The Hawthorne Works was a large factory complex of the Western Electric Company in Cicero, Illinois. Named after the original name of the town, Hawthorne, it opened in 1905 and operated until 1983. At its peak of operations, Hawthorne employed 45,000 workers, producing large quantities of telephone equipment, but also a wide variety of consumer products.
HAWTHORNE—A CITY WITHIN A CITY
A Manufacturing Plant Which Has Its Own Police and
Fire Departments, Power House, Gas Works, and Water Supply
BY C. L. RICE
Vice-President, Western Electric Company. 1932
FROM a stretch of prairie to the largest manufacturing plant in Illinois in the brief span of a quarter of a century! Such has been the growth of that city within a city, the Western Electric Company’s great Hawthorne plant.
For more than sixty years Western Electric has been identified with Chicago. Its first workshop in Kinzie street employed only a handful of men, but the advent of the telephone brought about an era of swift and amazing expansion.
The Hawthorne plant, employing in normal times 30,000 Chicagoans, manufactures most of the telephone equipment for America. Its entire out’ put is consumed by the Bell System. In addition to this huge industrial center on the southwest margin of Chicago, the company maintains two other large plants in the East, and a chain of distributing houses reaching from coast to coast.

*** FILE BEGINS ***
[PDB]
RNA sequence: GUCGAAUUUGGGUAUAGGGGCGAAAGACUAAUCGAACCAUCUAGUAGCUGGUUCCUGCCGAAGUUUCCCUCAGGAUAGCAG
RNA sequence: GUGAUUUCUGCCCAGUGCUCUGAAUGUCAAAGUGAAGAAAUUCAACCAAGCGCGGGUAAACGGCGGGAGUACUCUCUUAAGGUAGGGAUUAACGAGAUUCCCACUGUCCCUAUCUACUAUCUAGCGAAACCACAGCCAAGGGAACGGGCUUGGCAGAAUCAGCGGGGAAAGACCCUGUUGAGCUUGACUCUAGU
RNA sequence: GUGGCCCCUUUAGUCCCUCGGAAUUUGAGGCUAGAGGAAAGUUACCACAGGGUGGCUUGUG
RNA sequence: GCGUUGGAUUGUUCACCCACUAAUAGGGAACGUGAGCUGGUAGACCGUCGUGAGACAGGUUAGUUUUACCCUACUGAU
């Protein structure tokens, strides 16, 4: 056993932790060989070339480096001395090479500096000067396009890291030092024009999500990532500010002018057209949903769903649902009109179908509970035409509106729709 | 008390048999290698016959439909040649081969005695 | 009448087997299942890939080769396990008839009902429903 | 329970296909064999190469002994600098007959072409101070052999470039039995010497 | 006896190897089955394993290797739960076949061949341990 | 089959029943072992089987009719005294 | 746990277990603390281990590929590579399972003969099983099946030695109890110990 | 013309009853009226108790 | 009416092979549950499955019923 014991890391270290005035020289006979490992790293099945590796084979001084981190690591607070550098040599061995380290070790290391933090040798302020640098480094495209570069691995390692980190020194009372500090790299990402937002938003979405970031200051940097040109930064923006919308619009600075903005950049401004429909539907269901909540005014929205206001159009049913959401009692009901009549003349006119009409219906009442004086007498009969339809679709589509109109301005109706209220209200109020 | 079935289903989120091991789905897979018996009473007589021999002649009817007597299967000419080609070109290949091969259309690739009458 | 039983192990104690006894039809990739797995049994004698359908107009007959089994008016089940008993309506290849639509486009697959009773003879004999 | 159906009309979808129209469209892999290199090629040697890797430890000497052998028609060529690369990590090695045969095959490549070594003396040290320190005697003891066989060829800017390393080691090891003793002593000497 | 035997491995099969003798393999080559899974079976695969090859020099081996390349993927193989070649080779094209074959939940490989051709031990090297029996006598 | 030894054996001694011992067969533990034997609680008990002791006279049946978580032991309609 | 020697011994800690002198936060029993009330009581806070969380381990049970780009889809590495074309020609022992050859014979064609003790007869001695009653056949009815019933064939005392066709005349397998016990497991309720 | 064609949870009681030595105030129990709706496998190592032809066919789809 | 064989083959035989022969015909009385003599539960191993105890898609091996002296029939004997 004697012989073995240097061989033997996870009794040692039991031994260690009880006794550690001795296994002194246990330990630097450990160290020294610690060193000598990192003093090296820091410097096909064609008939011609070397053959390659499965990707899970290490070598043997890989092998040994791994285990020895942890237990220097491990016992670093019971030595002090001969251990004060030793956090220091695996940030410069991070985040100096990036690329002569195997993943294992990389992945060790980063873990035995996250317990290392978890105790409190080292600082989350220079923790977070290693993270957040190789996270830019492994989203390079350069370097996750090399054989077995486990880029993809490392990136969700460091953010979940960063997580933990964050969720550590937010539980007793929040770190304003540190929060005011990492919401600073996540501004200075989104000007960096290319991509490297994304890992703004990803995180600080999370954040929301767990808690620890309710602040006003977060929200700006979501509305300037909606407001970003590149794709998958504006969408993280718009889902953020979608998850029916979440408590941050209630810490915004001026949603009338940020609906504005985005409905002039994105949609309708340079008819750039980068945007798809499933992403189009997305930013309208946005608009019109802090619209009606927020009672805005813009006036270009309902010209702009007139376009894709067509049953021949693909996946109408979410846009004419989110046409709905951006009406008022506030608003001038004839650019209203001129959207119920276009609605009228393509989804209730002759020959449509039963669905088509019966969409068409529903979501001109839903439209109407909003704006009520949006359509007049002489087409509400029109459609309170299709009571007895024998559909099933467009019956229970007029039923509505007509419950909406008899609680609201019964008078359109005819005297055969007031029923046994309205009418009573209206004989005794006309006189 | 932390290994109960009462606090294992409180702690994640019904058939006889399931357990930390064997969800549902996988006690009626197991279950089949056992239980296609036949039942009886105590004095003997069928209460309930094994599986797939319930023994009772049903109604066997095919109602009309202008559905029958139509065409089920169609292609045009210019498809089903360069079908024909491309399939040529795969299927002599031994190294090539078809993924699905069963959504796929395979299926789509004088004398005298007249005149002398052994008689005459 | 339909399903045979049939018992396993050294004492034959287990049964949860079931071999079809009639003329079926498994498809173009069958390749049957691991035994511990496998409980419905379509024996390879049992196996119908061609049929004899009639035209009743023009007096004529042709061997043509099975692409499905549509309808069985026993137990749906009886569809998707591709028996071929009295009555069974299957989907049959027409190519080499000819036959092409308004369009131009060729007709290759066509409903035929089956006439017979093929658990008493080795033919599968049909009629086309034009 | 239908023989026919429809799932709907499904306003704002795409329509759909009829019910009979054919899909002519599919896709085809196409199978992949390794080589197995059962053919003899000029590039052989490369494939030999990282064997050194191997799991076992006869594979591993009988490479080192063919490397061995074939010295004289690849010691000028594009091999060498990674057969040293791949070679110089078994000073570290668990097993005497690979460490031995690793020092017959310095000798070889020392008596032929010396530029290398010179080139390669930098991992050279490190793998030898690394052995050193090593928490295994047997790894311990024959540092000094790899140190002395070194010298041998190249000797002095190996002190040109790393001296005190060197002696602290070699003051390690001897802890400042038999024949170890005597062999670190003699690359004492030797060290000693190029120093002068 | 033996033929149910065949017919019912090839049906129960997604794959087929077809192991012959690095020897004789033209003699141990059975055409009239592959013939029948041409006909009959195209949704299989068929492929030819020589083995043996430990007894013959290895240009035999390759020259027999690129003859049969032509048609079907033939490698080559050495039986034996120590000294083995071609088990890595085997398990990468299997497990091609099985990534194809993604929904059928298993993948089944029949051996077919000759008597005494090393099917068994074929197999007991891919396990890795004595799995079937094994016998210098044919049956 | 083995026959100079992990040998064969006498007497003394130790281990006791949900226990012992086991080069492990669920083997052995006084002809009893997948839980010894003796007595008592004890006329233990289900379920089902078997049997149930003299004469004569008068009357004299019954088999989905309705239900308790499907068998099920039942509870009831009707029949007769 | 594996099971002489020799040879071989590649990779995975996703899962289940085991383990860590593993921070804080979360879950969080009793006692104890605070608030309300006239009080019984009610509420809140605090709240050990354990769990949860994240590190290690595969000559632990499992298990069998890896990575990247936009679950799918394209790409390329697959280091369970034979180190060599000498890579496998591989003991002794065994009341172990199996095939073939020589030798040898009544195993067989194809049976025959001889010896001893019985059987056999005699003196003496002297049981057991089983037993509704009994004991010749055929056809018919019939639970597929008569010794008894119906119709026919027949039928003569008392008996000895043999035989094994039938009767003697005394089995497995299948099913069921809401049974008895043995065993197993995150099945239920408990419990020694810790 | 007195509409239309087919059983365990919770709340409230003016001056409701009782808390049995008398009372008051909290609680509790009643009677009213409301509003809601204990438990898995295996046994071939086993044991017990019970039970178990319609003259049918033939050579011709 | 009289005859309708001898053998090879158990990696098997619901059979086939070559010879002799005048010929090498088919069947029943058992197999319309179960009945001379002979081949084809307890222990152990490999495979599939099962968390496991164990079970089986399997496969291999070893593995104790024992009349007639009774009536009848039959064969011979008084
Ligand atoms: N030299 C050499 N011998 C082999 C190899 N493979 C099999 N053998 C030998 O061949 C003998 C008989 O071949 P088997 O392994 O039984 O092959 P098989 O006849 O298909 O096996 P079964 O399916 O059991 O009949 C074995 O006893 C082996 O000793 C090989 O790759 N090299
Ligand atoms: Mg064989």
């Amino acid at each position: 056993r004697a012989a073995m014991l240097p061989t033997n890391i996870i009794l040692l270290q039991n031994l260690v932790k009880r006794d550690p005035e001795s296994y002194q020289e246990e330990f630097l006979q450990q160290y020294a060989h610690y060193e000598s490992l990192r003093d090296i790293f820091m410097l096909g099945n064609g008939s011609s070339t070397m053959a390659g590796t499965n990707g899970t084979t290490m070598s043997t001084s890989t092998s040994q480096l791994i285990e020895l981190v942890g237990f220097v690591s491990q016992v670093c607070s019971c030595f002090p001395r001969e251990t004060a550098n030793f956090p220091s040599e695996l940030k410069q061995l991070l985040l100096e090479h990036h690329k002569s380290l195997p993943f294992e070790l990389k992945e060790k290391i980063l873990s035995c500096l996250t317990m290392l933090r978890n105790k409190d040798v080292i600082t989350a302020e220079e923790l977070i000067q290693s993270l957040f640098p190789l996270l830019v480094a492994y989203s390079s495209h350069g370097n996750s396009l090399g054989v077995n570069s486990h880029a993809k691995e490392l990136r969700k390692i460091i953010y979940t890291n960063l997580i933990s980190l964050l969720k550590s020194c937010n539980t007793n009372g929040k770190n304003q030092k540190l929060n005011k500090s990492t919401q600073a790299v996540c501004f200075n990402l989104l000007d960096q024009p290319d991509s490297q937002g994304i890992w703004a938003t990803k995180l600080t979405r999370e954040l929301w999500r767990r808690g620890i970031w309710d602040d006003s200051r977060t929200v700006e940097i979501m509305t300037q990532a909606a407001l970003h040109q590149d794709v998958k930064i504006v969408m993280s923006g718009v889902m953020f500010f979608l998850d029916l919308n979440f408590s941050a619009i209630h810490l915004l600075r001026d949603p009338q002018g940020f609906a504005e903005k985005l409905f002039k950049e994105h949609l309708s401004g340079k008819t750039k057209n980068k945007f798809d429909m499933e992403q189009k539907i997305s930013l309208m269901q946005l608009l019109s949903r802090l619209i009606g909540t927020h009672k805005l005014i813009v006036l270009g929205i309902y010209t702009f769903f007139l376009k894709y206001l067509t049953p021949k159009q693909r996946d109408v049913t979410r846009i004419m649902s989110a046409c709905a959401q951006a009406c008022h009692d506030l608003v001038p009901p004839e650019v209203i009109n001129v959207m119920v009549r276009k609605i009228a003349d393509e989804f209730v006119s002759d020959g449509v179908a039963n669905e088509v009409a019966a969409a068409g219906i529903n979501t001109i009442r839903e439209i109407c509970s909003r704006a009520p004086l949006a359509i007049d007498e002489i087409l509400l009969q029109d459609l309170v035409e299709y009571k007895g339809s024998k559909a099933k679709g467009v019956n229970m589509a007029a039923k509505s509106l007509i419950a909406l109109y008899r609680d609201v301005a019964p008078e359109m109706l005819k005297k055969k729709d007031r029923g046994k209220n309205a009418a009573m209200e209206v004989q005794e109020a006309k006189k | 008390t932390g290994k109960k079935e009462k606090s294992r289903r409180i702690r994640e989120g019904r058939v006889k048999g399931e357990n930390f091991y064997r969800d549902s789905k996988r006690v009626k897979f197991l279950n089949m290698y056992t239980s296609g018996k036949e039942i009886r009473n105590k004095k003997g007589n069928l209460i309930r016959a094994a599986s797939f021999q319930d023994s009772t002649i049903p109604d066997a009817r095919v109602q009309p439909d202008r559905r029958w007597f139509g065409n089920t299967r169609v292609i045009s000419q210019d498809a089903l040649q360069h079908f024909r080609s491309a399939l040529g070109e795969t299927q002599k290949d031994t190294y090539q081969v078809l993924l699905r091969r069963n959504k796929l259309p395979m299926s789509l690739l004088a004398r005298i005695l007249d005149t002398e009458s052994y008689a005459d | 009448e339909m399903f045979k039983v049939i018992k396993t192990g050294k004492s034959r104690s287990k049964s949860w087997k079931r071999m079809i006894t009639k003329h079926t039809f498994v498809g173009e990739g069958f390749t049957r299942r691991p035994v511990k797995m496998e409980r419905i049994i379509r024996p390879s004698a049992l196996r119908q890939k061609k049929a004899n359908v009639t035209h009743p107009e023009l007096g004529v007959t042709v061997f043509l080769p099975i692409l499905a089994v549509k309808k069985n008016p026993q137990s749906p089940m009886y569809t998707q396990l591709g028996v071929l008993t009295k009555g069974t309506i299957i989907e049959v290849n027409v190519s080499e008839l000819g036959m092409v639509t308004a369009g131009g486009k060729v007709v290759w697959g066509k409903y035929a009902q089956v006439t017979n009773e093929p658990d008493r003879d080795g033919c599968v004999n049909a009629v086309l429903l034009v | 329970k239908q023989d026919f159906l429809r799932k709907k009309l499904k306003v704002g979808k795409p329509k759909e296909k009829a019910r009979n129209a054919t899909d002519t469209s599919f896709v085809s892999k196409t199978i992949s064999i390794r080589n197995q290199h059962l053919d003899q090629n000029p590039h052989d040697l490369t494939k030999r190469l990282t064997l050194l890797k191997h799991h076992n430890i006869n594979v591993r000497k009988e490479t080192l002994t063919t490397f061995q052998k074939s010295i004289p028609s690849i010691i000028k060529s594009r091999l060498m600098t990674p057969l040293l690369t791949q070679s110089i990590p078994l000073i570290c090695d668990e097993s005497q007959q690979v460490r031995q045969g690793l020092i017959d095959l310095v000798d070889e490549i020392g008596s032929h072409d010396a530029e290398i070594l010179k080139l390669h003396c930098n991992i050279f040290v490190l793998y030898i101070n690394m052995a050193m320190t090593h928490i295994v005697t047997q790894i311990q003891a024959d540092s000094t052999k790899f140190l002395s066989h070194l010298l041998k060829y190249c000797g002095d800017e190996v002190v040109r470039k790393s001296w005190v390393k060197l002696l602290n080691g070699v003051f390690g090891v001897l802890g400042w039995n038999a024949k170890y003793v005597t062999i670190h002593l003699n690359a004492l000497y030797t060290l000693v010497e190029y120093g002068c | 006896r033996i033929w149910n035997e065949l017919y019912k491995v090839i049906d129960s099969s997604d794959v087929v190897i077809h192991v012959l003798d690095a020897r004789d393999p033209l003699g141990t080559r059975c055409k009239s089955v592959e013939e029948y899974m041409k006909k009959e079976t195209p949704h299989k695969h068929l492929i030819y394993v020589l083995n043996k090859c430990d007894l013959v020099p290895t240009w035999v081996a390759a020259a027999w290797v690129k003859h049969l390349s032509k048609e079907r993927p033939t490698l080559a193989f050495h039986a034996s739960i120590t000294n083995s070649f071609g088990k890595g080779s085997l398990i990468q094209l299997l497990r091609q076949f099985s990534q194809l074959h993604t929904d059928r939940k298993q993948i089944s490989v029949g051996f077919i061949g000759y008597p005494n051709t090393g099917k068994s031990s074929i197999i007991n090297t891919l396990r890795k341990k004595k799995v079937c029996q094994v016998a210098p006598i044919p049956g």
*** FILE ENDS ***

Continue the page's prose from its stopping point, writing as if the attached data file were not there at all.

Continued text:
For many of its 18,000 varieties of raw materials Hawthorne is dependent on the rest of the world. The gold miner of Alaska, the mica digger of India, men and women of every land and clime are producing goods which enter into the manufacture of telephone equipment.
Physically, Hawthorne is a modern industrial plant with 86 buildings containing over 3,000,000 square feet of available floor space. One never suspects in viewing the exterior that behind these buildings is an inner court, beautifully landscaped. There are winding streets and sidewalks, and seas of green lawns dotted with floral islands. Hawthorne is, in fact, a city in itself. It has its own police staff, a fire department, a completely equipped hospital, cooperative stores, a laundry, a railroad, a power house, a gas works, restaurants, and even its own water supply. Each month enough electricity is used to illuminate 450,000 average homes—enough to take care of a city the size of Memphis, Tennessee. In the same period gas enough to supply a city as large as Dallas, Texas, is generated and consumed.
Airplane view of Hawthorne plant of Western Electric Company, “the world’s telephone workshop.”
Mechanically, Hawthorne is the wonder workshop of the world. No where else is such complicated apparatus built in such large quantities. There are 13,000 different pieces of telephone apparatus and 125,000 different kinds of parts are required in their production. These are made at the rate of more than six billion parts in a normal year—and made to such accurate dimensions that any part will fit any similarly designed telephone anywhere.
From a human standpoint, Hawthorne typifies America in that it is truly a great melting pot of the nations. While 80 per cent of the employees are native born, the other 20 per cent represent close to 60 different nationalities. An employees’ club, the Hawthorne Club, carries on an extensive social, athletic, educational and mutual welfare program that gives this widely diversified family a common meeting ground.
Western Electric Model 102/202 Telephone